A war monument at Halifax’s Old Burying Ground is in need of repair.

The 150-year-old Welsford-Parker arch is dedicated to two Nova Scotians who died in battle during the Crimean War. 

The sandstone monument had to be completely taken apart 25 years ago and even the lions on top were removed.

But the mortar on the "Sebastopol" monument needs fixing again as cracks undermined its stability.

Larry Camp is the chairman of the Old Burying Ground Foundation. He said the Welsford-Parker Monument, a large arch in the at the corner of Barrington Street and Spring Garden Road, is dedicated to two Nova Scotians:

  • Major Augustus Welsford of the 97th Regiment
  • Captain William Parker of the 77th Regiment

Both died on Sept. 8, 1855, at the storming of the Redan fortification at Sebastopol.

"They were killed in the battle of Redan and Sebastopol — which is now the Ukraine. They're buried there, but their regiments were kind enough to donate money for this wonderful monument," Camp said.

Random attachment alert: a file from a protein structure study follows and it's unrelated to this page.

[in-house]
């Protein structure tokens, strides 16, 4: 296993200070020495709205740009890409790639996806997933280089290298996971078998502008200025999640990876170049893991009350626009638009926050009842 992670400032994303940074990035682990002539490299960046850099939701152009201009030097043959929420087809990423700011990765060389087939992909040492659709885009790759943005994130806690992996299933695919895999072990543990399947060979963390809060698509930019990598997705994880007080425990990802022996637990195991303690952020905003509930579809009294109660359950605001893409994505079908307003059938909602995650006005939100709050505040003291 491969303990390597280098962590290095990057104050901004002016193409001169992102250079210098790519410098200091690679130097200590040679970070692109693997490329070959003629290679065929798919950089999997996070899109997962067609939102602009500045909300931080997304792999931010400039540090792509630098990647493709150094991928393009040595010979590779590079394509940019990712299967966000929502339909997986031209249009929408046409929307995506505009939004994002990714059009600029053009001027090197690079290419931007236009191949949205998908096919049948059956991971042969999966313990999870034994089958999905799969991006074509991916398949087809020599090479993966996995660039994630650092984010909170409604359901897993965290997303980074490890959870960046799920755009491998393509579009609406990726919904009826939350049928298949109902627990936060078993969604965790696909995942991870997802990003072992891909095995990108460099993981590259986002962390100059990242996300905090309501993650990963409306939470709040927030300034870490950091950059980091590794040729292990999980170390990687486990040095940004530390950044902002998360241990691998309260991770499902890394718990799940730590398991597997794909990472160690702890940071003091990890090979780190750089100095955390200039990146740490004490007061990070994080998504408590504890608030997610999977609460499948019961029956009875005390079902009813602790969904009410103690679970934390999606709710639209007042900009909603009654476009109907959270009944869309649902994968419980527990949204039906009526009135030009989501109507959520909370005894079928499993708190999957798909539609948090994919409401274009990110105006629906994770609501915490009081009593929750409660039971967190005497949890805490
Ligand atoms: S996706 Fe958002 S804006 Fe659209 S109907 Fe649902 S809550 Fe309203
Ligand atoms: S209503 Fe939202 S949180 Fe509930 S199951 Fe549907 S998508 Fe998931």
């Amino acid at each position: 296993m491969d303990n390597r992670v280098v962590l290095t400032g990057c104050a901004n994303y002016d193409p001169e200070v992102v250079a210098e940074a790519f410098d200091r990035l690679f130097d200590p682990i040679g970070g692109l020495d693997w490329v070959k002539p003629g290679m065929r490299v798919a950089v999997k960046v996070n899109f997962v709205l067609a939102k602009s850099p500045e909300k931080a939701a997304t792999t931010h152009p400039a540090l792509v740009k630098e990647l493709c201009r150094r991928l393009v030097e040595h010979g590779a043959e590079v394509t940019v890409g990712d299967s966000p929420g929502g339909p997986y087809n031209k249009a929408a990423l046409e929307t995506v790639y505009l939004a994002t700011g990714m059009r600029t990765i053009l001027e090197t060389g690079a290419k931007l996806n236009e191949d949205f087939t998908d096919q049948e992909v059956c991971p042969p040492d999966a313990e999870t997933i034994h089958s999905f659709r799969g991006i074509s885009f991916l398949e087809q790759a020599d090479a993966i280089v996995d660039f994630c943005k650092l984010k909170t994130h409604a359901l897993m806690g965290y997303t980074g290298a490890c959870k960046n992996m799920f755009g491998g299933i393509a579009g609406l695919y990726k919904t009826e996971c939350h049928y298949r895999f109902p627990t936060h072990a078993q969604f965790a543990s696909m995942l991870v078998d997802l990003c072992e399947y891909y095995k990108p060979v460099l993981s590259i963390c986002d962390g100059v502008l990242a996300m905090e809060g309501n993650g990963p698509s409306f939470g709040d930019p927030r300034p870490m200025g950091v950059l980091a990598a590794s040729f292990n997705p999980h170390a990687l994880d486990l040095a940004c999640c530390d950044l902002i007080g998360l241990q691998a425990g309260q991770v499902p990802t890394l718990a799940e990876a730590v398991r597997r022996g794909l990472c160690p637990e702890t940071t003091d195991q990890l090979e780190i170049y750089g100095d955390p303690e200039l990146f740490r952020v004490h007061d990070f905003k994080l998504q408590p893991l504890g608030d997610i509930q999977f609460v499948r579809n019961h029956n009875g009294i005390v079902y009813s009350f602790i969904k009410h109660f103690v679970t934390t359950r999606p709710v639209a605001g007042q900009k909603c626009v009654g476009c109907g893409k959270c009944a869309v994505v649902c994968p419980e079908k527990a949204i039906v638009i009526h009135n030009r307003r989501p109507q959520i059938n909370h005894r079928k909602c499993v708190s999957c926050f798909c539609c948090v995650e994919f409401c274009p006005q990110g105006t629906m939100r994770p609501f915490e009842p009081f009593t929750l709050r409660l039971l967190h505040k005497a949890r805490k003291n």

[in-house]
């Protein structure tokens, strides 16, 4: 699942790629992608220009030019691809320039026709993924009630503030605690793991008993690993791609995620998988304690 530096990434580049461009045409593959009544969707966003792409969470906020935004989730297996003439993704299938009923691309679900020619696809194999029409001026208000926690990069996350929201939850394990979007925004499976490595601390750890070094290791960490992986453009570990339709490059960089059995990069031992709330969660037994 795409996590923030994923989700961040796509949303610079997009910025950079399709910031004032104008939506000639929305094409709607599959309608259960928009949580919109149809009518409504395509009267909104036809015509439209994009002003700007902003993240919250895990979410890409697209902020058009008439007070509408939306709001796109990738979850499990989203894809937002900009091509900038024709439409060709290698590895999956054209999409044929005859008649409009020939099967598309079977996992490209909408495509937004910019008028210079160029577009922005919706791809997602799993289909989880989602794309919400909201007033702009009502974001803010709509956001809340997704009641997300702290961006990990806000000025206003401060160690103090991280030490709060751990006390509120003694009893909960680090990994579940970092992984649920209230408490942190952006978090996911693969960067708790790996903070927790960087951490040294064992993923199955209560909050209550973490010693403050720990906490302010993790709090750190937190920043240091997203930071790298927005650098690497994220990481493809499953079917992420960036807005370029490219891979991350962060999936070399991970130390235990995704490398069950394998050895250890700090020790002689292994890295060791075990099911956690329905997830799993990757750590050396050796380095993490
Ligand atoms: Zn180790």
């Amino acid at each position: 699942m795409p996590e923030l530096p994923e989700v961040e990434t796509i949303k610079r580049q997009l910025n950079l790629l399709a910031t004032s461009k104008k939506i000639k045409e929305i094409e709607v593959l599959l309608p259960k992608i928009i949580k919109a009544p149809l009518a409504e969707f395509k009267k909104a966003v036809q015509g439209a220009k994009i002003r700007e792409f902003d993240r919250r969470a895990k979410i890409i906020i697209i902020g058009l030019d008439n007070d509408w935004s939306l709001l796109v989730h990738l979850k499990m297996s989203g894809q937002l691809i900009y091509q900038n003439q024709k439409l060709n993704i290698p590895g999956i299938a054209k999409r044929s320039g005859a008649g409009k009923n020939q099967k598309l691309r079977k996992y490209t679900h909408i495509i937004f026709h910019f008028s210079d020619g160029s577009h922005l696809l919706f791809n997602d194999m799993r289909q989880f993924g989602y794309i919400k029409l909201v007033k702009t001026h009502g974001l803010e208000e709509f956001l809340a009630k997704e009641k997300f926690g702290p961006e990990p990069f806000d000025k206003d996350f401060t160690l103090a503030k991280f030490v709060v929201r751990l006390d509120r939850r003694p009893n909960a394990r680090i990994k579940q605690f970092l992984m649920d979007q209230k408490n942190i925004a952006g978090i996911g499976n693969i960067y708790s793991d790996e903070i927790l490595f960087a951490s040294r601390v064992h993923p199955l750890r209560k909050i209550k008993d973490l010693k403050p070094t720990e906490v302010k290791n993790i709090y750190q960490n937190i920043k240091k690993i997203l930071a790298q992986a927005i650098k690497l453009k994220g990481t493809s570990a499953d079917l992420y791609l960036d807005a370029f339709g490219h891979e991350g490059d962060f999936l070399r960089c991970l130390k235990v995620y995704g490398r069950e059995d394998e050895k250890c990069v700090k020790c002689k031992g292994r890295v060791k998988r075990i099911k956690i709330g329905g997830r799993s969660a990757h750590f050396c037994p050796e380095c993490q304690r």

George Rogers is an architect and a board member of the Old Burying Ground Foundation. He said lots of work needs to be done.

"Primarily it's joint work — it's sandstone on the upper part and that does deteriorate very quickly," he said.

The city has given the foundation a grant of $16,500 to help continue the restoration work. 

Burning the White House

The Old Burying Ground wants to look its best next year for a special anniversary of another famous person buried in the cemetery. 

"Major General Robert Ross, who's responsible for burning the White House in the War of 1812. This will be the 200th anniversary of his assassination outside of Baltimore," Rogers said.

A commemoration service is planned for September 2014. 

The Old Burying Ground was established on what was then the outskirts of Halifax in 1749. It was closed in 1844 and went into a long decline. The foundation was formed in the 1980s to maintain the historic cemetery.

More than 12,000 people have been buried in it and it holds 1,300 headstones.